Quebec has a full veto over any change in the following areas: provincial representation in the House of Commons, Senate reform, certain aspects of the Supreme Court, extension of existing provinces into new territory and the creation of new provinces.

These in a nutshell are the benefits we have obtained. A committee of this House looked into Quebec's right to self-determination, and questions were raised about what would become of that right. Before the committee I told the leader of the Opposition that the Liberal Party of Quebec had recognised and still does recognise that right. By freely and voluntarily deciding to adhere to the Constitution Act of 1982, Quebec is expressing the right of its people to control their own destiny, as we did more explicitly in 1980, by choosing the Canadian option. In that respect, as in all other aspects of the Meech Lake Accord, there is thus no regression for Quebec, no renunciation, no decrease in our rights and prerogatives.

I would like to quote a resolution adopted by the Quebec Liberal Party. It is still in effect ---- it is part of our constitutional platform. It was adopted at the orientation conference in Montreal, held on February 29 and March 1 and 2, 1980, and at the general meeting at Saint-Hyacinthe on July 5 and 6, 1980, when the Minister of Education was leader of this Party. The resolution states that the Liberal Party of Quebec recognizes Quebec's right to determine its internal constitution and to express freely its desire to maintain or to terminate the Canadian federal union. In short, it recognizes the right of the people of Quebec to determine freely their own future. This resolution was adopted in 1980 and has never been changed in the slightest. It is still part of our platform, and the adoption of the Meech Lake Accord makes no difference to it at all.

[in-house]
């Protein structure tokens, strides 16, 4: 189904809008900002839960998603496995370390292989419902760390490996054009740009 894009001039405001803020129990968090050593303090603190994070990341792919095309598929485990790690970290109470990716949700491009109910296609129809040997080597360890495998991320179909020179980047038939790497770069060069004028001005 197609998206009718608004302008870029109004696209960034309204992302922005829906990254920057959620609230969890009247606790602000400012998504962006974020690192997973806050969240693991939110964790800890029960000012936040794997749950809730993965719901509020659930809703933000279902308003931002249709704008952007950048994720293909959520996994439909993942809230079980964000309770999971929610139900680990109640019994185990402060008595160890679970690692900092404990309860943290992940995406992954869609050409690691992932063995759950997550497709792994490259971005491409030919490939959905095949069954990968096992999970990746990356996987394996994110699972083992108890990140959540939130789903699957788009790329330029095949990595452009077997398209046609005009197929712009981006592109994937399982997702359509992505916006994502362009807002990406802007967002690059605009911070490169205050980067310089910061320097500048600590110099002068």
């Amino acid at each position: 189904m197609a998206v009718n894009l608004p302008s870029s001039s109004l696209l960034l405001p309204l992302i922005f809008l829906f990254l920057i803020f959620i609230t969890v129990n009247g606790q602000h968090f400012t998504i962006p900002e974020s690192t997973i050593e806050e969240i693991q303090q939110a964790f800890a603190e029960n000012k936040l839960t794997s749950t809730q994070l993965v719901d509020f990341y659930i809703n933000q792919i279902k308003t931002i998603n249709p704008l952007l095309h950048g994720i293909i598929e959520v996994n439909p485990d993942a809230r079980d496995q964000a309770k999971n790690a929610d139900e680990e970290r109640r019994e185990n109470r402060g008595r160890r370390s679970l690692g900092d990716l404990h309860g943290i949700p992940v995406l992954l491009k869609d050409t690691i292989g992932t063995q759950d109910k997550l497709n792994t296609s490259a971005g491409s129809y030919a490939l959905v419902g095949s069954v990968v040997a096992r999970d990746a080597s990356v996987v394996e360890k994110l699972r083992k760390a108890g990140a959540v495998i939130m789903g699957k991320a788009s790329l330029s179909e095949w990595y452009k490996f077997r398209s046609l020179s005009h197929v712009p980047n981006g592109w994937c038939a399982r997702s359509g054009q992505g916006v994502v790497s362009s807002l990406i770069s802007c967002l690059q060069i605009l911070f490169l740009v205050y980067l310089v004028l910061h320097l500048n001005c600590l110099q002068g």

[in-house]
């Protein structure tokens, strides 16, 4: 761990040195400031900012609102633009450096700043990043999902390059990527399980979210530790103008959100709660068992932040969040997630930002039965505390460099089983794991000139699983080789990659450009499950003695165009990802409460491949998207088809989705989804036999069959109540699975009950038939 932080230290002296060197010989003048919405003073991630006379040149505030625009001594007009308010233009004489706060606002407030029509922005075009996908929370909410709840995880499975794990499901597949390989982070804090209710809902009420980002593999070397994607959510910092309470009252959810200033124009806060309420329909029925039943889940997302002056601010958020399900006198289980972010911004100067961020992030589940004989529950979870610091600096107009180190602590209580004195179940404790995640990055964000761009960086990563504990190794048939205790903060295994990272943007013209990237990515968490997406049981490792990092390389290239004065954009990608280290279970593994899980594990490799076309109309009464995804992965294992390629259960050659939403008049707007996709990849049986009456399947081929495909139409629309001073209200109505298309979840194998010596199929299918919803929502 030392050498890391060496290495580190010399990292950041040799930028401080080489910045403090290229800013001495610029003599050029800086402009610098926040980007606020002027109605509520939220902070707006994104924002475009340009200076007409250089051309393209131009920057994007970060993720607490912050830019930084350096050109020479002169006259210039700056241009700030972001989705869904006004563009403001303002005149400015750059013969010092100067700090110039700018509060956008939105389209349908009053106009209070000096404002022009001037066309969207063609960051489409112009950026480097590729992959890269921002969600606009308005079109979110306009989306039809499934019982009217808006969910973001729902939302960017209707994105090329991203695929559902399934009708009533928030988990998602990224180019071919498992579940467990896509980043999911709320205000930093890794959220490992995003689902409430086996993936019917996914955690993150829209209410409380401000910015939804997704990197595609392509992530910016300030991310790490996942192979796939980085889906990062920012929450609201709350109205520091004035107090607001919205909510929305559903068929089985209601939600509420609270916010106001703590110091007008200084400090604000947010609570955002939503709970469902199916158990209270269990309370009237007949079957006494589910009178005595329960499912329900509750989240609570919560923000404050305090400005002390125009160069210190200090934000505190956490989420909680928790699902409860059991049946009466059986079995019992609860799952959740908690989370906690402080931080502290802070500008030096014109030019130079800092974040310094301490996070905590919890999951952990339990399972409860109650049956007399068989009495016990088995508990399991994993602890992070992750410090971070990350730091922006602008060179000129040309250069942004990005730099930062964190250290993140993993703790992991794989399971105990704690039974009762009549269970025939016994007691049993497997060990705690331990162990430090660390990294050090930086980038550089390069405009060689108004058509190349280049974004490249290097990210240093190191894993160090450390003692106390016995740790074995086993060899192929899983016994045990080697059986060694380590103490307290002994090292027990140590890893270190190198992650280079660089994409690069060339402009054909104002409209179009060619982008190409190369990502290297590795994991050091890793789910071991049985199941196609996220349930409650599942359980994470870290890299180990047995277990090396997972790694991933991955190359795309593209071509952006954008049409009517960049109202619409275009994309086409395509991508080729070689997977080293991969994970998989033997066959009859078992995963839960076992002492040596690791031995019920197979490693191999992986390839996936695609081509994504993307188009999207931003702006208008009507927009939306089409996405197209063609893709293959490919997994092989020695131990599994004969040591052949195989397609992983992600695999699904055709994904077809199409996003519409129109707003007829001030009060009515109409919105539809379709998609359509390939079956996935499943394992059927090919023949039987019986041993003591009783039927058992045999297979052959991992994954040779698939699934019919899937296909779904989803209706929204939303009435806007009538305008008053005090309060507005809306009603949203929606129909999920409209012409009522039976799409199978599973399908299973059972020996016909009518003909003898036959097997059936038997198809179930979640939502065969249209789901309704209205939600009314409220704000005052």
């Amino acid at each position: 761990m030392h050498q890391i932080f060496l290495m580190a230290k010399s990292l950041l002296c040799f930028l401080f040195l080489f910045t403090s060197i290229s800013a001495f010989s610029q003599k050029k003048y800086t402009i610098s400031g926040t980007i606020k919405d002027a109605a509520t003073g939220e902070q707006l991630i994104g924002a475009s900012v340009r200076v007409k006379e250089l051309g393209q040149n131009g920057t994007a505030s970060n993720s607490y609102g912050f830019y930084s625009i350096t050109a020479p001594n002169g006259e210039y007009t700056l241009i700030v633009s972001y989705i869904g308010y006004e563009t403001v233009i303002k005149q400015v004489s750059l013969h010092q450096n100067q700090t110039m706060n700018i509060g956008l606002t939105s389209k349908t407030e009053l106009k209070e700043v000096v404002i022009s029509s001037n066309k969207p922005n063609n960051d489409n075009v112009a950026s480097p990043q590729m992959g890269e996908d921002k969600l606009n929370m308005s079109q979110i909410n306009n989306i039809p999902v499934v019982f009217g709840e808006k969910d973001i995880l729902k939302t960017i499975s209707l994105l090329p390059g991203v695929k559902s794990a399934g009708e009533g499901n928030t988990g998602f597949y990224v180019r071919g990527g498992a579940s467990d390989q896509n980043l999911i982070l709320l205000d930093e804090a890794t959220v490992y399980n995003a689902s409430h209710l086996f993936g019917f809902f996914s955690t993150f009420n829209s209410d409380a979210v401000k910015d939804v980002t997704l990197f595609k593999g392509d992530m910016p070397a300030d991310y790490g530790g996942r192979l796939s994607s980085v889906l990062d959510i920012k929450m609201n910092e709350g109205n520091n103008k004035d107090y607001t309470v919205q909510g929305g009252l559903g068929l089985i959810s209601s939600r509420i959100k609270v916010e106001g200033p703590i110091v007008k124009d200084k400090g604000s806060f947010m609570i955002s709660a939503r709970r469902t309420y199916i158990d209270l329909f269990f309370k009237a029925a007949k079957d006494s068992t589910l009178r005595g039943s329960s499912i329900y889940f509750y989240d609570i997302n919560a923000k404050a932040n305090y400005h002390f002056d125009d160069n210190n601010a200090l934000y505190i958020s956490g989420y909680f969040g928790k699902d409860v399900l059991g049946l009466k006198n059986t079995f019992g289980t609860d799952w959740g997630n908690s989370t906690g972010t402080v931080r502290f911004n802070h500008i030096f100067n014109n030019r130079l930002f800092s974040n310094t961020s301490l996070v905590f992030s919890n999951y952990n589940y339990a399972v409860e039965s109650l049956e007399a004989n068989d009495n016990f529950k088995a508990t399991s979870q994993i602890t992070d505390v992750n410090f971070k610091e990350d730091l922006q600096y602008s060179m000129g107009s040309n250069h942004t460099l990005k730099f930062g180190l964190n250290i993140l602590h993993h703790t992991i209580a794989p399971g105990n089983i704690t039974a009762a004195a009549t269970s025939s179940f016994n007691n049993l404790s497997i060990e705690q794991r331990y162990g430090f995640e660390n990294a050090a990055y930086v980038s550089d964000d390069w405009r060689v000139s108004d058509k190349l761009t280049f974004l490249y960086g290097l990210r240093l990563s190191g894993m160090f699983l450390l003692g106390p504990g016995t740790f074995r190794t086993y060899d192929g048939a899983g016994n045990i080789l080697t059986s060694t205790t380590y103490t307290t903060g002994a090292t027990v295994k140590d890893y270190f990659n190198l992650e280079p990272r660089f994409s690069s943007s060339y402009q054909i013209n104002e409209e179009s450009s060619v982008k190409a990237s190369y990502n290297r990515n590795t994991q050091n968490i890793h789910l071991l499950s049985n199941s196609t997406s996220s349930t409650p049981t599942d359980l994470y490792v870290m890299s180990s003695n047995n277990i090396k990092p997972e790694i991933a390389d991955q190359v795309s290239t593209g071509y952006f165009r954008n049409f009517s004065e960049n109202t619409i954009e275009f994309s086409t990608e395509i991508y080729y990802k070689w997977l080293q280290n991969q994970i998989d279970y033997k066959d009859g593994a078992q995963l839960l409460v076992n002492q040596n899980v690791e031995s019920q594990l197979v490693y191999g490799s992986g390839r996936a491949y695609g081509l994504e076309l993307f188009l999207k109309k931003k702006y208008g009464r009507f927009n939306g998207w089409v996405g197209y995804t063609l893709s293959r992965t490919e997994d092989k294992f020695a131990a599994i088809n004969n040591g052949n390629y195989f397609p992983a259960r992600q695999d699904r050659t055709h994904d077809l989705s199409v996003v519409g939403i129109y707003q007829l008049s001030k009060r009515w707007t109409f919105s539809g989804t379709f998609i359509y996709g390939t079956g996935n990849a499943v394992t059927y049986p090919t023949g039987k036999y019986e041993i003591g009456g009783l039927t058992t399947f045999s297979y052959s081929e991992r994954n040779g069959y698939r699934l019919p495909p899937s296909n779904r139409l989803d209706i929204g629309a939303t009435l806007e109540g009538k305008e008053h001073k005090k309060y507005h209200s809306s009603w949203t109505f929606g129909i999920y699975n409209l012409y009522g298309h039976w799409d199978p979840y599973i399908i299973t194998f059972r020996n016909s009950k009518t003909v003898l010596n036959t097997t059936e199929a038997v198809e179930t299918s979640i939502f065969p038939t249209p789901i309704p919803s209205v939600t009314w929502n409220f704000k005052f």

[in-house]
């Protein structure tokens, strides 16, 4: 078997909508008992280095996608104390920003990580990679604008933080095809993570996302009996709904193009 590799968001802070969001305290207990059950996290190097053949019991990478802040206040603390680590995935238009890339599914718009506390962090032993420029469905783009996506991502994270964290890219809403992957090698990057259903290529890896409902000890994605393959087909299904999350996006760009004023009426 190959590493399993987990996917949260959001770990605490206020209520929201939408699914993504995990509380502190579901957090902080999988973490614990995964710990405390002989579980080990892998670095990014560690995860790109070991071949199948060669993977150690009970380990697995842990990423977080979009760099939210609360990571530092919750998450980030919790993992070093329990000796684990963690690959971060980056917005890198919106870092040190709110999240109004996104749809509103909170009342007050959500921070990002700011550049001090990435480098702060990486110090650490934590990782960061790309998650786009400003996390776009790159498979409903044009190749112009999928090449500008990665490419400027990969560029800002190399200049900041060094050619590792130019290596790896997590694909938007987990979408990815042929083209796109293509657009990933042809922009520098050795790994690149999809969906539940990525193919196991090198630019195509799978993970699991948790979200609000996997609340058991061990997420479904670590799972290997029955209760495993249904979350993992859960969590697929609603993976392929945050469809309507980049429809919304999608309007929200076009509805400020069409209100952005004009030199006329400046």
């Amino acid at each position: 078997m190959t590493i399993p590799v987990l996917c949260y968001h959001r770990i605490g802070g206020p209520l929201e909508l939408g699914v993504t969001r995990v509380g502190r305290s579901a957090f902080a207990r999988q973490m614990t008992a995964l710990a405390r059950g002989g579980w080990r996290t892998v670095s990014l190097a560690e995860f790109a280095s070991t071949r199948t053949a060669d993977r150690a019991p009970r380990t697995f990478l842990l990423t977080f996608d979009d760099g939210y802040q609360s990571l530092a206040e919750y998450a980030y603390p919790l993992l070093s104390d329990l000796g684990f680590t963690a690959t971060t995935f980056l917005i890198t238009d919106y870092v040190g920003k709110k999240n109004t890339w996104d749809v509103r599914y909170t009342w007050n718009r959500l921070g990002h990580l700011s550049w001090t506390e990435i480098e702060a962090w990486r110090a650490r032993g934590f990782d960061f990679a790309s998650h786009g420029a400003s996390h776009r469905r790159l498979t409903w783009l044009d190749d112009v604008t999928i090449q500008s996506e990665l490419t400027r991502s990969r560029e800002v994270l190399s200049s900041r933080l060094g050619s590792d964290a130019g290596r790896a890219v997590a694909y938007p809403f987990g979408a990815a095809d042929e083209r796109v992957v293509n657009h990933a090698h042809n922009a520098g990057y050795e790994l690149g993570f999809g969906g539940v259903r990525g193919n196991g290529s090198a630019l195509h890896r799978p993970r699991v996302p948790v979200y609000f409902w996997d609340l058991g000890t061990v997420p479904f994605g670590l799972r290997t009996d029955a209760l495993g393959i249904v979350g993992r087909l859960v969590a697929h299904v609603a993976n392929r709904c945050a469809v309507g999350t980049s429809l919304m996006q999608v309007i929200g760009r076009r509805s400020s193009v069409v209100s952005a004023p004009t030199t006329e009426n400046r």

I have tried to give you an idea of the stride forward that adopting this resolution will accomplish. For 200 years, since the beginning of its history, Quebec has had to struggle. Our society, our people, have made considerable progress, especially since the start of the Quiet Revolution, and above all, over the past few decades, in the economic sector. With the adoption of this resolution we will have greater political stability. True patriotism is the patriotism that expresses itself in the desire to struggle and progress both individually and collectively.

The Meech Lake Accord is, in our opinion one of the most splendid and powerful demonstrations of enlightened patriotism we have seen in this House since its history began. I am proud, and I feel sure my pride is shared by a very great majority of our fellow citizens.

 

 

 


Canadian Parliamentary Review Cover
Vol 10 no 3
1987






Last Updated: 2020-03-03